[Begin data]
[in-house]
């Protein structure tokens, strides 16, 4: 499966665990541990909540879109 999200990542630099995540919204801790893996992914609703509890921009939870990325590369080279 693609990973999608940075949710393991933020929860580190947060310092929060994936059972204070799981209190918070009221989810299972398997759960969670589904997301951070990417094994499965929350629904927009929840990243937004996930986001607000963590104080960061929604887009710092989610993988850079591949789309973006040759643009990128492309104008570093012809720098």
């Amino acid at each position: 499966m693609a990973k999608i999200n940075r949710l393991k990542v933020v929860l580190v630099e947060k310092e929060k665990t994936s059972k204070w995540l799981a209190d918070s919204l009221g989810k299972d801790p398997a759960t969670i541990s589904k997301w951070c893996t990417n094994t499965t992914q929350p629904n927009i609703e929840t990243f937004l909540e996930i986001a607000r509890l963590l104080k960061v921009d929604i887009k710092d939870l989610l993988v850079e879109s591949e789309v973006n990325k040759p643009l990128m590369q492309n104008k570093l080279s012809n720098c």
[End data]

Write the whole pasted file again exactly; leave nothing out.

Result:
[in-house]
């Protein structure tokens, strides 16, 4: 499966665990541990909540879109 999200990542630099995540919204801790893996992914609703509890921009939870990325590369080279 693609990973999608940075949710393991933020929860580190947060310092929060994936059972204070799981209190918070009221989810299972398997759960969670589904997301951070990417094994499965929350629904927009929840990243937004996930986001607000963590104080960061929604887009710092989610993988850079591949789309973006040759643009990128492309104008570093012809720098």
């Amino acid at each position: 499966m693609a990973k999608i999200n940075r949710l393991k990542v933020v929860l580190v630099e947060k310092e929060k665990t994936s059972k204070w995540l799981a209190d918070s919204l009221g989810k299972d801790p398997a759960t969670i541990s589904k997301w951070c893996t990417n094994t499965t992914q929350p629904n927009i609703e929840t990243f937004l909540e996930i986001a607000r509890l963590l104080k960061v921009d929604i887009k710092d939870l989610l993988v850079e879109s591949e789309v973006n990325k040759p643009l990128m590369q492309n104008k570093l080279s012809n720098c």